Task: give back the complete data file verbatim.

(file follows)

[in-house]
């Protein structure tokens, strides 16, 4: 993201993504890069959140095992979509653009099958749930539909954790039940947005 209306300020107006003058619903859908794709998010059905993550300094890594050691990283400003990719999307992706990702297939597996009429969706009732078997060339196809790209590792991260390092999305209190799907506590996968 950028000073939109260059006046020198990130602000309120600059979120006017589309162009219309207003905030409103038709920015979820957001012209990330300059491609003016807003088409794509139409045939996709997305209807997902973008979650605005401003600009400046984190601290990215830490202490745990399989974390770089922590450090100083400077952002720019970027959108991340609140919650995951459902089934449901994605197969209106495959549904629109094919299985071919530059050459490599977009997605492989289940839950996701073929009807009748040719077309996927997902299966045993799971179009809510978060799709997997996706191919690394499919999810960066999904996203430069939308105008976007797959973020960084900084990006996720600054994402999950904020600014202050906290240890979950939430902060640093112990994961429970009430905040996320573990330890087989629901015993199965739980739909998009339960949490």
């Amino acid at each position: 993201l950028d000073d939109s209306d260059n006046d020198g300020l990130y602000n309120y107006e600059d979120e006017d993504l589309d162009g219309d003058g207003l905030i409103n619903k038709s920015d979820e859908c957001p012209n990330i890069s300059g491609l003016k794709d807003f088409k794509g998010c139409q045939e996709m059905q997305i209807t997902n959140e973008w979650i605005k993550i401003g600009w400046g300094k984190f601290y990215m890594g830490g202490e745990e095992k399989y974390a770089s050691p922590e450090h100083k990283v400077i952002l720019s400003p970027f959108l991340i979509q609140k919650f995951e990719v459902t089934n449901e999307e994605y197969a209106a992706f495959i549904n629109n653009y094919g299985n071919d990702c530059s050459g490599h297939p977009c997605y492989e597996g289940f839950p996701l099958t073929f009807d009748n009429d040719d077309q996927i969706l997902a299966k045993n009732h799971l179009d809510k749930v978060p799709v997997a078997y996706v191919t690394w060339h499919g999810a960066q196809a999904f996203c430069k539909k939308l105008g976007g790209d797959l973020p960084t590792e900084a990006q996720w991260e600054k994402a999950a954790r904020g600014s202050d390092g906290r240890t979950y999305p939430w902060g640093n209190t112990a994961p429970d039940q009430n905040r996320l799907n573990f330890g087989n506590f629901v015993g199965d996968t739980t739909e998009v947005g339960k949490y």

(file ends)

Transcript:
[in-house]
């Protein structure tokens, strides 16, 4: 993201993504890069959140095992979509653009099958749930539909954790039940947005 209306300020107006003058619903859908794709998010059905993550300094890594050691990283400003990719999307992706990702297939597996009429969706009732078997060339196809790209590792991260390092999305209190799907506590996968 950028000073939109260059006046020198990130602000309120600059979120006017589309162009219309207003905030409103038709920015979820957001012209990330300059491609003016807003088409794509139409045939996709997305209807997902973008979650605005401003600009400046984190601290990215830490202490745990399989974390770089922590450090100083400077952002720019970027959108991340609140919650995951459902089934449901994605197969209106495959549904629109094919299985071919530059050459490599977009997605492989289940839950996701073929009807009748040719077309996927997902299966045993799971179009809510978060799709997997996706191919690394499919999810960066999904996203430069939308105008976007797959973020960084900084990006996720600054994402999950904020600014202050906290240890979950939430902060640093112990994961429970009430905040996320573990330890087989629901015993199965739980739909998009339960949490």
């Amino acid at each position: 993201l950028d000073d939109s209306d260059n006046d020198g300020l990130y602000n309120y107006e600059d979120e006017d993504l589309d162009g219309d003058g207003l905030i409103n619903k038709s920015d979820e859908c957001p012209n990330i890069s300059g491609l003016k794709d807003f088409k794509g998010c139409q045939e996709m059905q997305i209807t997902n959140e973008w979650i605005k993550i401003g600009w400046g300094k984190f601290y990215m890594g830490g202490e745990e095992k399989y974390a770089s050691p922590e450090h100083k990283v400077i952002l720019s400003p970027f959108l991340i979509q609140k919650f995951e990719v459902t089934n449901e999307e994605y197969a209106a992706f495959i549904n629109n653009y094919g299985n071919d990702c530059s050459g490599h297939p977009c997605y492989e597996g289940f839950p996701l099958t073929f009807d009748n009429d040719d077309q996927i969706l997902a299966k045993n009732h799971l179009d809510k749930v978060p799709v997997a078997y996706v191919t690394w060339h499919g999810a960066q196809a999904f996203c430069k539909k939308l105008g976007g790209d797959l973020p960084t590792e900084a990006q996720w991260e600054k994402a999950a954790r904020g600014s202050d390092g906290r240890t979950y999305p939430w902060g640093n209190t112990a994961p429970d039940q009430n905040r996320l799907n573990f330890g087989n506590f629901v015993g199965d996968t739980t739909e998009v947005g339960k949490y």